1893 - 1979

Recognized 2006 

Buried in Sudervė catholic cemetery,

Vilnius district, Lithuania

Graveyard coordinates:
54,70 64 02 (š. pl.)

25,23 18 84 (r. ilg.)

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In 1919 18-year-old Jewish girl Masha Shustef met Juozas Katinskas, who was of Lithuanian origin. They fell in love and got married, despite the disapproval on the part of their families. In 1920 their only daughter Onutė was born. The Katinskases lived in Kaunas. With time Masha reestablished warm relations with her relatives. Most of all she was attached to her older sister Berta. At the beginning of 1939 Berta, her husband Rafael Jafetas, and their two sons, Azriel and Tobias, immigrated to England. Onutė Katinskaitė visited them there in summer the same year. In August, when it was Onutė’s time to go back home, Berta decided to accompany her niece, rejoicing the opportunity to see her dear ones again. Tobias, her youngest, went to Lithuania with his mother. Then the WWII broke out; Berta and Tobias were stuck in Lithuania. 
With the German occupation of Kaunas Berta and her son found themselves among the ghetto inmates. The Katinskases fled to Vilnius; Onutė kissed her parents goodbye as she found a job in the town of Šilalė, where no one knew her. 
Berta and Tobias survived the two big Actions in the fall of 1941, and many other dangerous situations. They and their relatives, the Frenkels, were in many ways supported by Pranė Špokaitė*. On March 27, 1944, when the so-called “Children’s Action” was launched in the ghetto, Berta was at work at the “Silva” stocking factory. 14-year-old Tobias managed to hide behind the boxes with rabbits – he grew them illegally in the ghetto. The rabbits diverted the policemen’s attention and thus the boy’s life was spared. 
The Action pushed Berta to look for ways of fleeing the ghetto. With Špokaitė’s she contacted Juozas Katinskas and pleaded with him to save her son. A few more days passed and Tobias came with his mother to her factory, where Kotrina Katinskaitė, Juozas’s sister, was already waiting for him. Kotrina and Tobias spent one night at Špokaitė’s apartment and the next day took a train to Vilnius. While in the train the boy did not utter a word, fearing that his bad Lithuanian would betray him.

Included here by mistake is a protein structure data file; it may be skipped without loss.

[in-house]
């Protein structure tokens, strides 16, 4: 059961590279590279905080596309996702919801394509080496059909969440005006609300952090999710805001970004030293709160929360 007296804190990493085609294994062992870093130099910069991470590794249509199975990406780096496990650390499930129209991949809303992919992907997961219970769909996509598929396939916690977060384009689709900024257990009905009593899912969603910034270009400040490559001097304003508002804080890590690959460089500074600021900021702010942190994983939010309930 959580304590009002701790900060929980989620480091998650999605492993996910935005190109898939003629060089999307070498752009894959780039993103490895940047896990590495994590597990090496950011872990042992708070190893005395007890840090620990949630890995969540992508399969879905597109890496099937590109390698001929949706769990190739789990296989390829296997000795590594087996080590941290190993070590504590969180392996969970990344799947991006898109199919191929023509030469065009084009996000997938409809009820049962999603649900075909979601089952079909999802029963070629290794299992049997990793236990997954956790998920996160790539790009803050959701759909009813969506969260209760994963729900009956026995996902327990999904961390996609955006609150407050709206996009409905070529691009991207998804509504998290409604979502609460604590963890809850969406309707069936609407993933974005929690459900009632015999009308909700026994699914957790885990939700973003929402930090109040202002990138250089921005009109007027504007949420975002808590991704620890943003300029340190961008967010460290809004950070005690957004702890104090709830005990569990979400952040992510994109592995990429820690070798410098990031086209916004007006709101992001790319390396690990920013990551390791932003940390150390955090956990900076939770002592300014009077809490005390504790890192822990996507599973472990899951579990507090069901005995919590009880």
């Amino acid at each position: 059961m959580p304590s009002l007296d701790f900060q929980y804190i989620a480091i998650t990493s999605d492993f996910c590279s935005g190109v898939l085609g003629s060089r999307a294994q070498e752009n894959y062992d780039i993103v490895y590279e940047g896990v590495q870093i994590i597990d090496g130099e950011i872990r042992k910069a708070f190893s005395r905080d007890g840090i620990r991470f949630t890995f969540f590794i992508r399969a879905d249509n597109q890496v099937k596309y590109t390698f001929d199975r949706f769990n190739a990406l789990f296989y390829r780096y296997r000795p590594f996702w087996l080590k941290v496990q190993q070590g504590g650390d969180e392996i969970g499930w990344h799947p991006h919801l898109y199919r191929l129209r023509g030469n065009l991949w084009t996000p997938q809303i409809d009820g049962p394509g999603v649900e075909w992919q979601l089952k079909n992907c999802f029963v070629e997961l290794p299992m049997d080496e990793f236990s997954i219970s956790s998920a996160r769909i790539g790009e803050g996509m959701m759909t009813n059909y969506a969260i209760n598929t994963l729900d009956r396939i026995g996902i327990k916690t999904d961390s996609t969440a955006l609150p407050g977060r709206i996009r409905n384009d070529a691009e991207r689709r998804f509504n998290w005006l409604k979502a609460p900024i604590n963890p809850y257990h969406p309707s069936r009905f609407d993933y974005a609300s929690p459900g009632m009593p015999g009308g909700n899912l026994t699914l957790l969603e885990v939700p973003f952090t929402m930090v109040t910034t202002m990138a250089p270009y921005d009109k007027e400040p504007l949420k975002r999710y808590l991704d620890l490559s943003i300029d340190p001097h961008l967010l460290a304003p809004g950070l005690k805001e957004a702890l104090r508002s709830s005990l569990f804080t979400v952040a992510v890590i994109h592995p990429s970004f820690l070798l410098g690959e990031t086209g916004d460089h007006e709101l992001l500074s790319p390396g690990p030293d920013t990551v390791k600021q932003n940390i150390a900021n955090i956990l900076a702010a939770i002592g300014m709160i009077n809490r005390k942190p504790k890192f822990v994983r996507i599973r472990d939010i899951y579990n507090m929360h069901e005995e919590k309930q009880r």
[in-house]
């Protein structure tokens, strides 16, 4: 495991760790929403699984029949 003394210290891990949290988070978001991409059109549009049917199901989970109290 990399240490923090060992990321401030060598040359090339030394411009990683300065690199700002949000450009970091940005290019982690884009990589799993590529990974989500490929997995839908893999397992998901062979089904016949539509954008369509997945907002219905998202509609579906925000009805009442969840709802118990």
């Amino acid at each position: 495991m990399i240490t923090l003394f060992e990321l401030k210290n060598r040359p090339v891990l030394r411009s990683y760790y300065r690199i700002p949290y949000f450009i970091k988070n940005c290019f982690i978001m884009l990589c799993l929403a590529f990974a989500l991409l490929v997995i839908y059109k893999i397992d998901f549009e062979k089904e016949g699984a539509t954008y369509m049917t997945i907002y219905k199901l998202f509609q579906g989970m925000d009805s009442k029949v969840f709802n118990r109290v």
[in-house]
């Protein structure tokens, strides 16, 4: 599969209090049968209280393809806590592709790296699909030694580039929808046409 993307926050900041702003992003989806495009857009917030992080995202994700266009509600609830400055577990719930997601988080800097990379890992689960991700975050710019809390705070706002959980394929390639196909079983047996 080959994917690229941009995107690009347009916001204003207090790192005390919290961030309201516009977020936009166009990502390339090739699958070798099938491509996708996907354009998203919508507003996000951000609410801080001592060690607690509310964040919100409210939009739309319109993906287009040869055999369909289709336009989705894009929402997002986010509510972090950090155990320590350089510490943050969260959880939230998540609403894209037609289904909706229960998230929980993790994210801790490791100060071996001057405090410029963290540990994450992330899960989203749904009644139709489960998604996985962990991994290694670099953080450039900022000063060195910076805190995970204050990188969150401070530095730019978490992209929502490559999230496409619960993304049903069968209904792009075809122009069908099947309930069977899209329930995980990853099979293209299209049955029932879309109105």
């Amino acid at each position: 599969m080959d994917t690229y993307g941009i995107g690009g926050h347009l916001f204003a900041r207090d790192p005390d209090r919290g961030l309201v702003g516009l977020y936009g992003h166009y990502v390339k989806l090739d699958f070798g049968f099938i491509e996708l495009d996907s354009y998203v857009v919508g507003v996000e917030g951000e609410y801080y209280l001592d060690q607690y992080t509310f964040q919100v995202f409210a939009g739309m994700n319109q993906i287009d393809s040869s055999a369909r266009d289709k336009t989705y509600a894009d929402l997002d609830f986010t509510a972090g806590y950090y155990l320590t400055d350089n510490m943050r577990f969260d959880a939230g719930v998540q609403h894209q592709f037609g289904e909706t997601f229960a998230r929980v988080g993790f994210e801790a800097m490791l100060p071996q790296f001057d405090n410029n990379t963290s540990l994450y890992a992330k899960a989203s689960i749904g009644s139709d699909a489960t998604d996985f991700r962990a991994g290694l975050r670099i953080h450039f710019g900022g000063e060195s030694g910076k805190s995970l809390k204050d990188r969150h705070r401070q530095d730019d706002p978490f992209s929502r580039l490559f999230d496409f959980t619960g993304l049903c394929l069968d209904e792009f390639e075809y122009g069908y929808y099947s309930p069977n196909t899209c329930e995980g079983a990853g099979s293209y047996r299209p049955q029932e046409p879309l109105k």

The Katinskases lived in a three-room apartment on Kašoniu Str. in Vilnius. one room was Juozas’s and Masha’s bedroom, another one – Kotryna’s; the third one was rented by two young men – a student and a policeman. They were not supposed to know that an additional lodger would live in the apartment. When the tenants were at home Tobias had to keep absolute silence. He by no means could leave his aunt’s bedroom. For many long monotonous days he occupied himself with reading or playing chess, suffering from idleness, missing his mother. Once he had to spend several hours under Masha’s bed, behind the rolled carpet: the tenants celebrated something and the hosts participated in the celebration, keeping the bedroom door open. 
Berta Jafetienė did not survive: she was shot during her attempt to escape form the ghetto. After the war Tobias did not return to England to his father but remained with the Katinskases. He graduated from high school, established a family, and continued to live in Vilnius. His benefactors Kotryna, Juozas and Masha passed away in 1975, 1979 and 1985 accordingly.
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More information will be available soon
Tobijas Jaafetas
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